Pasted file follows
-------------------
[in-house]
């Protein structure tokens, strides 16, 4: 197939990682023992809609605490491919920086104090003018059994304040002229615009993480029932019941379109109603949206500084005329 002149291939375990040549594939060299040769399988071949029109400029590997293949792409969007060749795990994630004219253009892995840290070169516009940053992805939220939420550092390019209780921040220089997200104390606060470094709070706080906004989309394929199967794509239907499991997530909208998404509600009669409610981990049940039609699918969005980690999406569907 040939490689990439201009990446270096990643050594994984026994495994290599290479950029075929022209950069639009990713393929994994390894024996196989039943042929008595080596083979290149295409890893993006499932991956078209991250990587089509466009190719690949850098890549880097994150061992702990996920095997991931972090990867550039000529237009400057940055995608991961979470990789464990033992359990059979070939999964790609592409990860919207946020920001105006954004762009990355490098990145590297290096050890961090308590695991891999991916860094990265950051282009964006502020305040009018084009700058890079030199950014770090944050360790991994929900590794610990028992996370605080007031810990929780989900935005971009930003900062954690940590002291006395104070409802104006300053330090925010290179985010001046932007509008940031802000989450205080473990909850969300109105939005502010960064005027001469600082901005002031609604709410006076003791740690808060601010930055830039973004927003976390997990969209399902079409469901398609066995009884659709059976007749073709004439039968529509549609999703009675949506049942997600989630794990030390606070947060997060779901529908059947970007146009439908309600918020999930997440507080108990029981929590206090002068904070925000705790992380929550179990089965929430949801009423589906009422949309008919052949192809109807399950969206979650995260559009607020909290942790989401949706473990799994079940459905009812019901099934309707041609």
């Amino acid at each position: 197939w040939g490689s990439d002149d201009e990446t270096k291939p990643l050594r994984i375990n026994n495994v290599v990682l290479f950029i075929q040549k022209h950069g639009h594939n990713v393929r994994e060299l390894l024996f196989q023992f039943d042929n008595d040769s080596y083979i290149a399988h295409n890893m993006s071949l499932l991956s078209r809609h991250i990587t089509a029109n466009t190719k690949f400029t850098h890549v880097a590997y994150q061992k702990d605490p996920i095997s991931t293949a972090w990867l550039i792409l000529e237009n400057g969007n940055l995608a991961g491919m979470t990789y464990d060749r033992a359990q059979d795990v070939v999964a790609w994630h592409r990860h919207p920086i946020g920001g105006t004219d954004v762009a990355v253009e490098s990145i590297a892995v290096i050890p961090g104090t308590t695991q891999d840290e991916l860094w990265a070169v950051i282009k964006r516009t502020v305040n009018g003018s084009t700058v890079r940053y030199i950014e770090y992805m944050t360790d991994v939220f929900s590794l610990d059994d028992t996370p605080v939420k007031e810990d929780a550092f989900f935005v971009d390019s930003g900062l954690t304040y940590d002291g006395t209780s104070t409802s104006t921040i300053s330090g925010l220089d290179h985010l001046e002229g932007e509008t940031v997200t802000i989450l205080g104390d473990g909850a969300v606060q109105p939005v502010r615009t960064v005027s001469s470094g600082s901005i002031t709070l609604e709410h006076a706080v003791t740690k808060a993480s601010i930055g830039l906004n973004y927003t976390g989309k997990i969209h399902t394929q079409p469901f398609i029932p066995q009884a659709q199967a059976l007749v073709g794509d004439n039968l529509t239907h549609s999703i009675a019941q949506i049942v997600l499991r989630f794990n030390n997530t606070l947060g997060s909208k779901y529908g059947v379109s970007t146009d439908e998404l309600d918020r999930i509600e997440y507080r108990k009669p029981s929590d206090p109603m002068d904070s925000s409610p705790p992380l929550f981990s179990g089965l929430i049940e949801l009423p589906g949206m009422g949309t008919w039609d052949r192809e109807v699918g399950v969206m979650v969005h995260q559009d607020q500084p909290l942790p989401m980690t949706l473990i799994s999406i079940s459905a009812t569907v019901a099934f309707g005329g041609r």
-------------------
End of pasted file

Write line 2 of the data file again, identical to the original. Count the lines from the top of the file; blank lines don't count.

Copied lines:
């Protein structure tokens, strides 16, 4: 197939990682023992809609605490491919920086104090003018059994304040002229615009993480029932019941379109109603949206500084005329 002149291939375990040549594939060299040769399988071949029109400029590997293949792409969007060749795990994630004219253009892995840290070169516009940053992805939220939420550092390019209780921040220089997200104390606060470094709070706080906004989309394929199967794509239907499991997530909208998404509600009669409610981990049940039609699918969005980690999406569907 040939490689990439201009990446270096990643050594994984026994495994290599290479950029075929022209950069639009990713393929994994390894024996196989039943042929008595080596083979290149295409890893993006499932991956078209991250990587089509466009190719690949850098890549880097994150061992702990996920095997991931972090990867550039000529237009400057940055995608991961979470990789464990033992359990059979070939999964790609592409990860919207946020920001105006954004762009990355490098990145590297290096050890961090308590695991891999991916860094990265950051282009964006502020305040009018084009700058890079030199950014770090944050360790991994929900590794610990028992996370605080007031810990929780989900935005971009930003900062954690940590002291006395104070409802104006300053330090925010290179985010001046932007509008940031802000989450205080473990909850969300109105939005502010960064005027001469600082901005002031609604709410006076003791740690808060601010930055830039973004927003976390997990969209399902079409469901398609066995009884659709059976007749073709004439039968529509549609999703009675949506049942997600989630794990030390606070947060997060779901529908059947970007146009439908309600918020999930997440507080108990029981929590206090002068904070925000705790992380929550179990089965929430949801009423589906009422949309008919052949192809109807399950969206979650995260559009607020909290942790989401949706473990799994079940459905009812019901099934309707041609």